Need Help with table from "The Workbench Book"

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Forum topic by Avispex posted 03-22-2010 04:24 PM 1364 views 0 times favorited 3 replies Add to Favorites Watch
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6 posts in 2954 days

03-22-2010 04:24 PM

Hi all, and thanks to so many of you for all of those welcome messages. I have been on Internet forums for years and this is the first time I received welcome messages from forum members .

I am currently enrolled in a furniture/ woodworking class at a local community college. I should back up a bit. We just bought our first house and it comes with a two car garage with a 12*25 foot workshop attached. It is wired for 220 and has 2 small windows and its own door. I plan to insulate it and put a partition between the shop and the garage so that I can keep the shop heated and use it year round. But, once I knew I was getting a shop, I gave in to my decades of wanting to work with wood and signed up for this class. I also started getting some tools. My class focuses on hand tools, so that is what I have been mostly buying. Eventually I would like to have at least a good minimum set of power tools. I would also like to eventually build my own workbench. Ideally, my dream bench would have the exact bench design that Chris Gochnour is working on in the video that just showed up at the Marc Adams school website: but in the short term, I plan to build something more like the ”$175 workbench” from this article at popular woodworking :

In any case, I am almost finished with my first project for my class and I will have time to build one more thing before the class ends and I lose access to the instruction and those glorious jointers, planers, tablesaws, etc.

The project I am considering is featured in Scott Landis’ “The Workbench Book” in Chapter 7, “A Workbench Sampler” In my version of the book, the particular bench that I love is on page 104, but Landis describes it as “One of the most unusual knockdown bases I have seen was built by Michael Podmaniczky, of Wilmiington, Delaware. The design is based on the workbench of an old Swedish boat builder, Seth Persson, with whom Podmaniczky apprenticed more than 12 years ago….”

I don’t know if it would be a copyright violation to copy the pictures of the bench design so that people who do not own this book could see what I am talking about. But for me, this bench just looks like the ultimate piece of furniture. It looks more carved than constructed. I also love the way the pieces fit together. The main changes I would like to make are that I want to build this simply as a table, not as a knockdown workbench, so I can lose the workbench top and that tool tray on top of the stretcher. I can also scale down the wood a bit so I am not working with legs that are solid boards 2 inches thick. The main features I would like to keep are the crossed, curved legs, the keyed tenons on the stretcher, and the solid, simple aesthetic. Other than that, I am very flexible.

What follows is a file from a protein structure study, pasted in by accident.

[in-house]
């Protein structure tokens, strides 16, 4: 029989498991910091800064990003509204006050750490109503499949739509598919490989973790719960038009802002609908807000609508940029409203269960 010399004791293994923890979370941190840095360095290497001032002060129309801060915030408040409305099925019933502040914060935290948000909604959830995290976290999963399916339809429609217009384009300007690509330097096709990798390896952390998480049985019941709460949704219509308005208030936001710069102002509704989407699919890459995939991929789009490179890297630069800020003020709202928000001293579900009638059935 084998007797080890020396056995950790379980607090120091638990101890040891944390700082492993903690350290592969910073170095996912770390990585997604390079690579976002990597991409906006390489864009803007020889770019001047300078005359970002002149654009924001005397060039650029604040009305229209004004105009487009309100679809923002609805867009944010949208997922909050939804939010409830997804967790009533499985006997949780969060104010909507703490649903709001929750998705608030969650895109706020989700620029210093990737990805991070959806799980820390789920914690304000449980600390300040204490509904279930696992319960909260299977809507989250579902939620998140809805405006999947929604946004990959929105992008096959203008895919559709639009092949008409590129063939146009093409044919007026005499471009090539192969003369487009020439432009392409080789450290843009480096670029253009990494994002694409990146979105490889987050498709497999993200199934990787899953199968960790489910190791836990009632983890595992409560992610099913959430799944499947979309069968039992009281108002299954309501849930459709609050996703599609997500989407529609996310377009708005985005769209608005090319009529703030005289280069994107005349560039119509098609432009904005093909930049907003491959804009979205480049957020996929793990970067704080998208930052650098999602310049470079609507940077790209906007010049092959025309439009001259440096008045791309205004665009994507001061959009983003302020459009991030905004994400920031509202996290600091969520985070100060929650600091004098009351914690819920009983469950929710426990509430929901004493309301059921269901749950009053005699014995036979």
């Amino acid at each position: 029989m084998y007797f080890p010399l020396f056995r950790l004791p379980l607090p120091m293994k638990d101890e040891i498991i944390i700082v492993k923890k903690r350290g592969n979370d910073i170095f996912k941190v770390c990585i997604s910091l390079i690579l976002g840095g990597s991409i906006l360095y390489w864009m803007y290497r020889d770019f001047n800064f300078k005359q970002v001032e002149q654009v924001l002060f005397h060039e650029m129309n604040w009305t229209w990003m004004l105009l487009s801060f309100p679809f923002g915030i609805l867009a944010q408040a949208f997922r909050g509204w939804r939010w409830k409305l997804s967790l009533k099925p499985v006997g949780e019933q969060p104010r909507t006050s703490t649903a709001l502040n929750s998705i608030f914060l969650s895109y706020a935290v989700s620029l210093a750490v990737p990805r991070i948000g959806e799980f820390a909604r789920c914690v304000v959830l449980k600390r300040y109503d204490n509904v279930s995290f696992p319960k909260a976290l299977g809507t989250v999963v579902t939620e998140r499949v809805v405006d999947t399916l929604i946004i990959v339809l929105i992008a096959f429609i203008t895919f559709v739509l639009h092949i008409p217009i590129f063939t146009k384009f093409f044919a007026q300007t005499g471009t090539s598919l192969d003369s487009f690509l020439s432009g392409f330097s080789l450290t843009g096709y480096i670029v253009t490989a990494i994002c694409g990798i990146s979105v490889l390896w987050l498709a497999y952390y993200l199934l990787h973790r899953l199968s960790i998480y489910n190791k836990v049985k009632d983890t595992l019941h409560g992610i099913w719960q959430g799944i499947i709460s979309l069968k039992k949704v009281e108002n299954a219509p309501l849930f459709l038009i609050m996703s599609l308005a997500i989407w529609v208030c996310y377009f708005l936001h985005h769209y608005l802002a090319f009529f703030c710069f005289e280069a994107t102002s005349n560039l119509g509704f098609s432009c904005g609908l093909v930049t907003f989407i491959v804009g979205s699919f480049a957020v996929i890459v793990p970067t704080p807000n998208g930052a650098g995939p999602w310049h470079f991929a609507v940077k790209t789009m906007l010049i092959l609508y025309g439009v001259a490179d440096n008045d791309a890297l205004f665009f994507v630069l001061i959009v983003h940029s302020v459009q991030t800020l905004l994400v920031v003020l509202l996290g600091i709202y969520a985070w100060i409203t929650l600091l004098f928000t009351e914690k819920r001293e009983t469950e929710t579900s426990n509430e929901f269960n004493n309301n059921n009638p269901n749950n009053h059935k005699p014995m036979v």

The main areas where I need help are ideas on how to carve the keyhole in that tenon. Would that be considered a type of mortise? Also, if I ditch a workbench top, what would be a good, basic top design that I could possibly mount to this base? Finally, if I think of this as simply a table building project and not a workbench specifically, am I shooting myself in the foot? I mean, would this just look horrible as any kind of table other than a workbench?

If anybody has any ideas, please let me know.



3 replies so far

View Avispex's profile


6 posts in 2954 days

#1 posted 03-24-2010 04:43 PM

View PurpLev's profile


8534 posts in 3613 days

#2 posted 03-24-2010 05:00 PM

yes, that is simply a mortise in the tenon that accepts the ‘key’ which is a wedge that tightens the joint

-- ㊍ When in doubt - There is no doubt - Go the safer route.

View Jedediah's profile


4 posts in 2947 days

#3 posted 03-27-2010 04:38 AM

Lon schleining’s book, The Workbench: A Complete Guide to Creating Your Perfect Bench, has a picture of a purpleheart workbench like Avispex linked to. It looks good and I believe the author stated that it was only the builder’s second project. About a third of the Barnes & Nobles in my area (Dallas/Fort-Worth) keep it in stock if you want to take a look at it.

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